The influence of Schleiermacher was even more distinct than that of Herder. One book of his, in particular, made a deep impression,—the “Reden über Religion,” published in 1799. The book is thus described by Mr. George Ripley, in a controversial letter to Mr. Andrews Norton, who had assailed Schleiermacher as an atheist. “The ‘Discourses on Religion’ were not intended to present a system of theology. They are highly rhetorical in manner, filled with bursts of impassioned eloquence, always intense, and sometimes extravagant; addressed to the feelings, not to speculation; and expressly disclaiming all pretensions to an exposition of doctrine. They were published at a time when hostility to religion, and especially to Christianity as a divine revelation, was deemed a proof of talent and refinement. The influence of the church was nearly exhausted; the highest efforts of thought were of a destructive character; a frivolous spirit pervaded society; religion was deprived of its supremacy; and a ‘starveling theology’ was exalted in place of the living word. Schleiermacher could not contemplate the wretched meagreness and degradation of his age without being moved as by ‘a heavenly impulse.’ His spirit was stirred within him as he saw men turning from the true God to base idols. He felt himself impelled to go forth with the power of a fresh and youthful enthusiasm, for the restoration of religion; to present it in its most sublime aspect, free from its perversions, disentangled from human speculation, as founded in the essential nature of man, and indispensable to the complete unfolding of his inward being. In order to recognize everything which is really religious among men, and to admit even the lowest degree of it into the idea of religion, he wishes to make this as broad and comprehensive in its character as possible.” In illustration of this purpose Mr. Ripley quotes the author as follows: “I maintain that piety is the necessary and spontaneous product of the depths of every elevated nature; that it possesses a rightful claim to a peculiar province in the soul, over which it may exercise an unlimited sovereignty; that it if worthy, by its intrinsic power, to be a source of life to the most noble and exalted minds; and that from its essential character it deserves to be known and received by them. These are the points which I defend, and which I would fain establish.”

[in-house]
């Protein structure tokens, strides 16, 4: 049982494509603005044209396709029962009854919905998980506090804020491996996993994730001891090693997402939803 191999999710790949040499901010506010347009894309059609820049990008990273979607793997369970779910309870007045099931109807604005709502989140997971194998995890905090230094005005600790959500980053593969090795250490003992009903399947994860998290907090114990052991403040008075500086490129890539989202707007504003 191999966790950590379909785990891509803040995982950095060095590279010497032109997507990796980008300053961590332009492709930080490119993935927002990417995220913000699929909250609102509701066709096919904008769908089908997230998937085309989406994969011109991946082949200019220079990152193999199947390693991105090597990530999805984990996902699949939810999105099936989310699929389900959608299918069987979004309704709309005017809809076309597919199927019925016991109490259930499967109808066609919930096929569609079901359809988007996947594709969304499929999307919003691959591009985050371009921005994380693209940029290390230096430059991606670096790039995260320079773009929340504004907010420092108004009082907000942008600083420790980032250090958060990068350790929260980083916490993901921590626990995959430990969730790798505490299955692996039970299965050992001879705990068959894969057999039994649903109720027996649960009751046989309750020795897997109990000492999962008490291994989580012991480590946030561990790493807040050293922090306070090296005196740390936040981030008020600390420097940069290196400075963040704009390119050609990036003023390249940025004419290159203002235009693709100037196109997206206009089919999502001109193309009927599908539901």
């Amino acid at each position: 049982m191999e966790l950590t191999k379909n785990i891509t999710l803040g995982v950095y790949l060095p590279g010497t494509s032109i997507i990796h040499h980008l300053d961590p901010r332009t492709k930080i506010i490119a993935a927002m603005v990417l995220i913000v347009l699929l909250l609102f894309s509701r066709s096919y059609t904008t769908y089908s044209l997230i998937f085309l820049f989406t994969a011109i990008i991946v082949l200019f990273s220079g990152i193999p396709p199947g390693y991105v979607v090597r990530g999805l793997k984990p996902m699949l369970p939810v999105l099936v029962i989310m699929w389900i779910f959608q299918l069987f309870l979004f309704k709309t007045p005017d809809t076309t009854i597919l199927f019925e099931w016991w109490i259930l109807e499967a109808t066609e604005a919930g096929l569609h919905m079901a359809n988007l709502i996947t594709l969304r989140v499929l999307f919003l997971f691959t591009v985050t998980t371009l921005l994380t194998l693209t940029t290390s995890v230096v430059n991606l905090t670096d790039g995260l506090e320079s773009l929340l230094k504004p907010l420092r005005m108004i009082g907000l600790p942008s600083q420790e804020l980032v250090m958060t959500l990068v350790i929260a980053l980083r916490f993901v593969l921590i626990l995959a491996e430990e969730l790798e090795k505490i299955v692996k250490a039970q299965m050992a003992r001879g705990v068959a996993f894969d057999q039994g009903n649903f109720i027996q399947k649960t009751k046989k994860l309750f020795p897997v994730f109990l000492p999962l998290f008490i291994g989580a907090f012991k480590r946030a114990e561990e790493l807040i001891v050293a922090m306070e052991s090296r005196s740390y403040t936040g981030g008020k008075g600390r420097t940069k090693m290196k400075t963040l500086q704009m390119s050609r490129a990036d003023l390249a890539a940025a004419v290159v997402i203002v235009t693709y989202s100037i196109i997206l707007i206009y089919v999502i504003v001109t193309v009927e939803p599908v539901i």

From this it will appear that Schleiermacher gave countenance to the spiritual aspect of transcendentalism, and co-operated with the general movement it represented. His position that religion was not a system of dogmas, but an inward experience; that it was not a speculation, but a feeling; that its primal verities rested not on miracle or tradition, not on the Bible letter or on ecclesiastical institution, but on the soul’s own sense of things divine; that this sense belonged by nature to the human race, and gave to all forms of religion such genuineness as they had; that all affirmation was partial, and all definition deceptive; proved to be practically the same with that taken by Jacobi, and was so received by the disciples of the new philosophy.